Wilson, 26, began acting at age 5 and left Hollywood at 13. In a recent article, she listed pitfalls facing child actors, including parents who push their children, sexual abusers in the entertainment industry and laws that don't go far enough to protect underage actors' earnings.

"The Coogan law isn't perfect," Wilson wrote. "There are still lots of ways parents can misuse their kid's money."

For states, writing laws to protect child actors can be a balancing act. "We don't want to chase away the industry," Murt said. Pennsylvania recently extended its $60 million-a-year package of film and TV production incentives until 2018. One measure that didn't make it into Pennsylvania's law because of industry push-back, he said, was background checks for entertainment industry professionals who work with minors.

After years of silence, former child actors have been speaking out about pedophilia. Corey Feldman appeared in a McDonald's commercial at age 3 and starred in Stand By Me and other box office hits as a child.

"I can tell you that the No. 1 problem in Hollywood was and is and always will be pedophilia," Feldman said in an interview on ABC News' Nightline. "I was surrounded by (them) when I was 14 years old. ... Didn't even know it."

Todd Bridges, a former child actor who starred in the television sitcom Diff'rent Strokestold CNN last year of being molested at 11 by his publicist.

California Gov. Jerry Brown last year signed the nation's first law requiring permits, background checks and fingerprinting of managers and other professionals who work directly with minors in the movie business.

The New York legislature approved a measure in June to add fashion models under 18 to labor law coverage of child actors, dancers and musicians. The new law means that fashion designers and magazines will need to get work permits for minors and document their working hours or face fines.

Delicate Balance for States

States without child performer laws, and some with weak enforcement capability, rely on the watchful eye of SAG-AFTRA, formerly the Screen Actors Guild and the American Federation of Television and Radio Artists. The union's collective bargaining agreements specify working conditions for young performers and its field reps monitor production.

"There have been a lot of abuses of child performers in the past," said Jeffrey Bennett, deputy general counsel of SAG-AFTRA. The union worked with Pennsylvania on the overhaul of its child labor law, and Bennett hopes to do the same in other states.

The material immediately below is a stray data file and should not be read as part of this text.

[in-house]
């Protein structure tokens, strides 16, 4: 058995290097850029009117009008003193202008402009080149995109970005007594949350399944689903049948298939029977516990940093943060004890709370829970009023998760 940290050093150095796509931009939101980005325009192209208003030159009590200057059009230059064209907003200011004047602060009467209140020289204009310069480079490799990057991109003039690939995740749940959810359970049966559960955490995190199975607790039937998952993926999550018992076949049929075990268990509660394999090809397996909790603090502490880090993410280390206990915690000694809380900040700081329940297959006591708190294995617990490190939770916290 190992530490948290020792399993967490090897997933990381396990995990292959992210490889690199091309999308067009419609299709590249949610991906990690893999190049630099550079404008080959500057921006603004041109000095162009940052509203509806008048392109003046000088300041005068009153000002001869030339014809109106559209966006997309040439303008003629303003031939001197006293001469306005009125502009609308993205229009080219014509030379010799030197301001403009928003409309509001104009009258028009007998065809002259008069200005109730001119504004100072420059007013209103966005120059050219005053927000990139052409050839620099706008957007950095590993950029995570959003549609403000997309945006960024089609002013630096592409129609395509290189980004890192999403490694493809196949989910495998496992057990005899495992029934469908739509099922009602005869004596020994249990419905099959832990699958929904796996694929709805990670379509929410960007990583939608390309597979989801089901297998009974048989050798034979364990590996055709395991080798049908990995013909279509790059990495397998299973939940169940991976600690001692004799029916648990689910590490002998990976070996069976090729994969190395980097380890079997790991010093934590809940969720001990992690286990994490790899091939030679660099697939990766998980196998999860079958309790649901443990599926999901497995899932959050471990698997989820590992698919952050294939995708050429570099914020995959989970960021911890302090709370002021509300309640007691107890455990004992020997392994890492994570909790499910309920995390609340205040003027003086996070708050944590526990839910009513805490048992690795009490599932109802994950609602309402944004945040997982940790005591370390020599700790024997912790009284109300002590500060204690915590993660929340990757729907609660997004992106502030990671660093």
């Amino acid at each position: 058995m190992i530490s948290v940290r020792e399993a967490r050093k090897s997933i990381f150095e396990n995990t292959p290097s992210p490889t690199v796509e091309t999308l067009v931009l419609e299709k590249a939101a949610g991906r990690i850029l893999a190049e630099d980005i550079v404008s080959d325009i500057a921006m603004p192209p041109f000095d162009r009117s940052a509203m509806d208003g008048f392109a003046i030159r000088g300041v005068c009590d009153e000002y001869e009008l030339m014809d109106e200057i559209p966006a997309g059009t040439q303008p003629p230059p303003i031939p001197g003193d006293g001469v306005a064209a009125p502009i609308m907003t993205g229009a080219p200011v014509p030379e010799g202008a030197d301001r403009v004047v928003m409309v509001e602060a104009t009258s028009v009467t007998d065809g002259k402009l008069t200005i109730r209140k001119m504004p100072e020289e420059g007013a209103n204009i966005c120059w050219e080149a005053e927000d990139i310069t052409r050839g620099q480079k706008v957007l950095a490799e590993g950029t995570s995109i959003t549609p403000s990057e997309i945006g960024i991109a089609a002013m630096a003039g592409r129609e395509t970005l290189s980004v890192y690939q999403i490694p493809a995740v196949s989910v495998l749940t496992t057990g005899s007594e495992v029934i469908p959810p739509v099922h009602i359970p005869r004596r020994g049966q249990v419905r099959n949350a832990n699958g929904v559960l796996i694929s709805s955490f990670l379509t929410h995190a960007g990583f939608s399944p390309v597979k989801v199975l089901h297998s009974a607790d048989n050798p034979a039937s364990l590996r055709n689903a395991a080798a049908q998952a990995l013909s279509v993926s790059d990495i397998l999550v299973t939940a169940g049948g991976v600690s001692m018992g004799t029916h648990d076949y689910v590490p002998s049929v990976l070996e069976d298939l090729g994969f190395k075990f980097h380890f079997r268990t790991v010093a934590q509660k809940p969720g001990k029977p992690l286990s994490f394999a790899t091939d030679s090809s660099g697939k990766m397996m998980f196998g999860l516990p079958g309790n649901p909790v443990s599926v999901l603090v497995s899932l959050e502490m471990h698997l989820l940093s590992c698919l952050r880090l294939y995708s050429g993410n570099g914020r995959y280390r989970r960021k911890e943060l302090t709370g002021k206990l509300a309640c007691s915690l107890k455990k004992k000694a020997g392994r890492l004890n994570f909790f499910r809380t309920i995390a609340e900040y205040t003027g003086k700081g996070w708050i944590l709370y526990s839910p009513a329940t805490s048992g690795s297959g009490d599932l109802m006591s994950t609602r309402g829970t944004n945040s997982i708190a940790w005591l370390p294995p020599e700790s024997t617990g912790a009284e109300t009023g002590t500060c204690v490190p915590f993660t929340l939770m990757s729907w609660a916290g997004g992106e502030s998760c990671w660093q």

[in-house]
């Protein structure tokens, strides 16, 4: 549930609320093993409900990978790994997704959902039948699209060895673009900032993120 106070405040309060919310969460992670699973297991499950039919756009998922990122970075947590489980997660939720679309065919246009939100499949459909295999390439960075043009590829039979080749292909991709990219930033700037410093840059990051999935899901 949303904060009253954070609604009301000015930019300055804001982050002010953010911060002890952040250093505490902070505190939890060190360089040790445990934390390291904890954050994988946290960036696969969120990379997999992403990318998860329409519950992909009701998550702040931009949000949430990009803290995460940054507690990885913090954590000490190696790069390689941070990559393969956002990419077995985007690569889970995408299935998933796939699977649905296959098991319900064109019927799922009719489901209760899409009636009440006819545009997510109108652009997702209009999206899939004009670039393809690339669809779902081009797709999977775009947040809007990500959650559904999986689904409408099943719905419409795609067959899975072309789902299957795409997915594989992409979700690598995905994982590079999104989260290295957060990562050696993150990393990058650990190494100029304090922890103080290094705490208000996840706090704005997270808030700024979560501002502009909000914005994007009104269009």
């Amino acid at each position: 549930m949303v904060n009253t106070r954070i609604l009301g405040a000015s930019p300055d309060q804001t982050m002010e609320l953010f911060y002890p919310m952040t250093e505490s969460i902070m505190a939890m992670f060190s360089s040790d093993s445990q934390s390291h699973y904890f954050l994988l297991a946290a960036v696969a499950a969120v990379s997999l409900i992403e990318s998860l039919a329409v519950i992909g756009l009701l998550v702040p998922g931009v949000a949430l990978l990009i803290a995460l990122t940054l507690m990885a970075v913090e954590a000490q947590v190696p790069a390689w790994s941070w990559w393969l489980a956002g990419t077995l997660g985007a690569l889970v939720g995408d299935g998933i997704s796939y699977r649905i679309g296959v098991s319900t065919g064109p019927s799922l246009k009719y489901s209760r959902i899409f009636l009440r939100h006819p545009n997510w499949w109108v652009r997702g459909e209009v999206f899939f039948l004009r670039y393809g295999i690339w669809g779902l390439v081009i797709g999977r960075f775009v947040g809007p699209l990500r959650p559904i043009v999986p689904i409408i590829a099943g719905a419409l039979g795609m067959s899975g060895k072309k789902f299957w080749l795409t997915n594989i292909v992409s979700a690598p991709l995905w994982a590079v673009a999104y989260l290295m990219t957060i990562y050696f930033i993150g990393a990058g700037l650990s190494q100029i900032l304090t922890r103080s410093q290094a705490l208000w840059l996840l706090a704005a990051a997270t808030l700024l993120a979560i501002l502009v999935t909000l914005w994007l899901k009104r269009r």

Pennsylvania's new law covers children in reality shows. Murt first envisioned an update of only the child performer rules, but bipartisan support in the legislature pushed for an overhaul of the entire law covering all workers under 18, regardless of occupation.

In Pennsylvania, workers under 18 need work permits, which they can get at school. Those under 16 need parental and school approval. Minors must be accompanied by a parent or guardian on the set; the employer must provide a teacher if a shoot lasts more than two days and minors can't work more than eight hours a day or 48 hours a week.

In April 2007, CBS began filming Kid Nation, a reality show that placed 40 children ages 8 to 15 in a ghost town in the New Mexico desert for 40 days without adult supervision. Then-New Mexico Gov. Bill Richardson signed a child performer law two days after filming began. The lengthy contracts the parents had signed before the law's enactment, included waivers for any harm that might occur. In lieu of salaries, each child received a $5,000 stipend at the end. They could also win $20,000 in contests during the show.

New Mexico now requires work permits for children under 16 and the work must be certified as not dangerous. Kids under 16 may work a maximum of 18 hours during school weeks, and 40 hours during non-school weeks. The state also requires teachers on the set.

Former child actor Petersen works for more stringent state laws as president of the advocacy group, A Minor Consideration.

"We're protecting animals in movies far better than the children," said Petersen, who points out that movies carry a disclaimer that no animals were harmed, but there's no such notice for children.